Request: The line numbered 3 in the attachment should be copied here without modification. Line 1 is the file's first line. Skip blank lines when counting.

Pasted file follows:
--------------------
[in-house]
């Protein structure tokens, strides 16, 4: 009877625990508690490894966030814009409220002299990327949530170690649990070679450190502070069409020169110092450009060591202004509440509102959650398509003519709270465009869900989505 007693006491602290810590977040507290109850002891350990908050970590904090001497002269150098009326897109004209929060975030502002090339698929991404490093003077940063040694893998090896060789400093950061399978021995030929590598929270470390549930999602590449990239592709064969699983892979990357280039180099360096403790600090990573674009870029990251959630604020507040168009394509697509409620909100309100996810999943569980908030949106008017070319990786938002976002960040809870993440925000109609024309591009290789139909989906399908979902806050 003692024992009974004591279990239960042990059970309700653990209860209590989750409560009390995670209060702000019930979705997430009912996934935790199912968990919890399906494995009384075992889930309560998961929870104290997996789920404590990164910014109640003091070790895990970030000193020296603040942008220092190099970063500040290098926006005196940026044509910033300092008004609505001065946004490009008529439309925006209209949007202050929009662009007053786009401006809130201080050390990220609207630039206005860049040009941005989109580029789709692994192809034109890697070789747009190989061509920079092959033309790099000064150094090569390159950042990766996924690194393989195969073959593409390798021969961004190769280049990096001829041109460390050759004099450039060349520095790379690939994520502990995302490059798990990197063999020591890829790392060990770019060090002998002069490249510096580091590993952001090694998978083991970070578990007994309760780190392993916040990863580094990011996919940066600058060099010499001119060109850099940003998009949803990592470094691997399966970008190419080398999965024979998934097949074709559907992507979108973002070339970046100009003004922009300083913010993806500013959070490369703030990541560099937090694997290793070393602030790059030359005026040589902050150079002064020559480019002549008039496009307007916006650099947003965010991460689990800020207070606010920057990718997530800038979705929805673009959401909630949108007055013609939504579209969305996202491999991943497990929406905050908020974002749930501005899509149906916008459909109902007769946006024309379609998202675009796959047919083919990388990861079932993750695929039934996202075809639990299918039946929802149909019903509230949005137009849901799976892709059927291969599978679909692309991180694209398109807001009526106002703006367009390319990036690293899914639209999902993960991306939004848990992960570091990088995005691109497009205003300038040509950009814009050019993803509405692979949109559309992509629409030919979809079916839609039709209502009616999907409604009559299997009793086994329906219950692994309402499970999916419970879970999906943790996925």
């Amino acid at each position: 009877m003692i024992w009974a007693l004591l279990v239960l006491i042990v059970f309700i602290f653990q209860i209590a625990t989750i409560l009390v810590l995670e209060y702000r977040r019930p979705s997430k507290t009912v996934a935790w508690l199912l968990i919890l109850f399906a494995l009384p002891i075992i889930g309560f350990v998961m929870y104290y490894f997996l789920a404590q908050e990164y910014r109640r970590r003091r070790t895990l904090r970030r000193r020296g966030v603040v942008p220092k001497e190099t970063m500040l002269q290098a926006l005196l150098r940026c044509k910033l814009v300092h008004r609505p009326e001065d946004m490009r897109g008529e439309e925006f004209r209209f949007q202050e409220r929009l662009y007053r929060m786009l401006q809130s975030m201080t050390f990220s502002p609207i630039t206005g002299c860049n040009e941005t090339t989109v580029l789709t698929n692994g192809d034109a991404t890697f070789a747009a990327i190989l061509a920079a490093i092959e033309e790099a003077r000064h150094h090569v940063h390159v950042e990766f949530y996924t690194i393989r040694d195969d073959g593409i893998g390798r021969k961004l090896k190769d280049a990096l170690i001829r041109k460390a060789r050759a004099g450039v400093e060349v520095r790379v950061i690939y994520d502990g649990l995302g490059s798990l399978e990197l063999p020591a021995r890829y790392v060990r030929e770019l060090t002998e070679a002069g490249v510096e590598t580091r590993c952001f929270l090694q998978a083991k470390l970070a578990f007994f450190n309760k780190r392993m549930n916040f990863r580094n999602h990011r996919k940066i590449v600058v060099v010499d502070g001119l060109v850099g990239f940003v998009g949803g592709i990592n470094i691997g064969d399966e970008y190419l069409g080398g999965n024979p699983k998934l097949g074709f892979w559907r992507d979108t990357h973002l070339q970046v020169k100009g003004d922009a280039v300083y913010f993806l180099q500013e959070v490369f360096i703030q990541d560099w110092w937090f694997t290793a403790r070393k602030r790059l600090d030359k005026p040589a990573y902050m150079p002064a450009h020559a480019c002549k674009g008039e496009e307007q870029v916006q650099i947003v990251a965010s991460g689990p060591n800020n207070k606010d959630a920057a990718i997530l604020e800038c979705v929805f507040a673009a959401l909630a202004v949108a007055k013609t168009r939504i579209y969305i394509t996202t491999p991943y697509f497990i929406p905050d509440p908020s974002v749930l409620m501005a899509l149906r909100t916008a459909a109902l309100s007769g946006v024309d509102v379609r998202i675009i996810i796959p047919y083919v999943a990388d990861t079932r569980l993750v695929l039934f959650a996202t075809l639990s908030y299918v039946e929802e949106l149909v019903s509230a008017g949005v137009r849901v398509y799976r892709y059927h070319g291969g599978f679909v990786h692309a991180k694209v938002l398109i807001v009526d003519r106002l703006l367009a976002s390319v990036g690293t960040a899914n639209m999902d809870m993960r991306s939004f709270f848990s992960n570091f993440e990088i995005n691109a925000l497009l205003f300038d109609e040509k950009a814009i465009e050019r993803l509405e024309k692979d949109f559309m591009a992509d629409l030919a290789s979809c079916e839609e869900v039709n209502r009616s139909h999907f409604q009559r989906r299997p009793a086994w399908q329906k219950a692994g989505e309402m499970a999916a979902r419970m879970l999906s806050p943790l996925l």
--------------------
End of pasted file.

């Amino acid at each position: 009877m003692i024992w009974a007693l004591l279990v239960l006491i042990v059970f309700i602290f653990q209860i209590a625990t989750i409560l009390v810590l995670e209060y702000r977040r019930p979705s997430k507290t009912v996934a935790w508690l199912l968990i919890l109850f399906a494995l009384p002891i075992i889930g309560f350990v998961m929870y104290y490894f997996l789920a404590q908050e990164y910014r109640r970590r003091r070790t895990l904090r970030r000193r020296g966030v603040v942008p220092k001497e190099t970063m500040l002269q290098a926006l005196l150098r940026c044509k910033l814009v300092h008004r609505p009326e001065d946004m490009r897109g008529e439309e925006f004209r209209f949007q202050e409220r929009l662009y007053r929060m786009l401006q809130s975030m201080t050390f990220s502002p609207i630039t206005g002299c860049n040009e941005t090339t989109v580029l789709t698929n692994g192809d034109a991404t890697f070789a747009a990327i190989l061509a920079a490093i092959e033309e790099a003077r000064h150094h090569v940063h390159v950042e990766f949530y996924t690194i393989r040694d195969d073959g593409i893998g390798r021969k961004l090896k190769d280049a990096l170690i001829r041109k460390a060789r050759a004099g450039v400093e060349v520095r790379v950061i690939y994520d502990g649990l995302g490059s798990l399978e990197l063999p020591a021995r890829y790392v060990r030929e770019l060090t002998e070679a002069g490249v510096e590598t580091r590993c952001f929270l090694q998978a083991k470390l970070a578990f007994f450190n309760k780190r392993m549930n916040f990863r580094n999602h990011r996919k940066i590449v600058v060099v010499d502070g001119l060109v850099g990239f940003v998009g949803g592709i990592n470094i691997g064969d399966e970008y190419l069409g080398g999965n024979p699983k998934l097949g074709f892979w559907r992507d979108t990357h973002l070339q970046v020169k100009g003004d922009a280039v300083y913010f993806l180099q500013e959070v490369f360096i703030q990541d560099w110092w937090f694997t290793a403790r070393k602030r790059l600090d030359k005026p040589a990573y902050m150079p002064a450009h020559a480019c002549k674009g008039e496009e307007q870029v916006q650099i947003v990251a965010s991460g689990p060591n800020n207070k606010d959630a920057a990718i997530l604020e800038c979705v929805f507040a673009a959401l909630a202004v949108a007055k013609t168009r939504i579209y969305i394509t996202t491999p991943y697509f497990i929406p905050d509440p908020s974002v749930l409620m501005a899509l149906r909100t916008a459909a109902l309100s007769g946006v024309d509102v379609r998202i675009i996810i796959p047919y083919v999943a990388d990861t079932r569980l993750v695929l039934f959650a996202t075809l639990s908030y299918v039946e929802e949106l149909v019903s509230a008017g949005v137009r849901v398509y799976r892709y059927h070319g291969g599978f679909v990786h692309a991180k694209v938002l398109i807001v009526d003519r106002l703006l367009a976002s390319v990036g690293t960040a899914n639209m999902d809870m993960r991306s939004f709270f848990s992960n570091f993440e990088i995005n691109a925000l497009l205003f300038d109609e040509k950009a814009i465009e050019r993803l509405e024309k692979d949109f559309m591009a992509d629409l030919a290789s979809c079916e839609e869900v039709n209502r009616s139909h999907f409604q009559r989906r299997p009793a086994w399908q329906k219950a692994g989505e309402m499970a999916a979902r419970m879970l999906s806050p943790l996925l």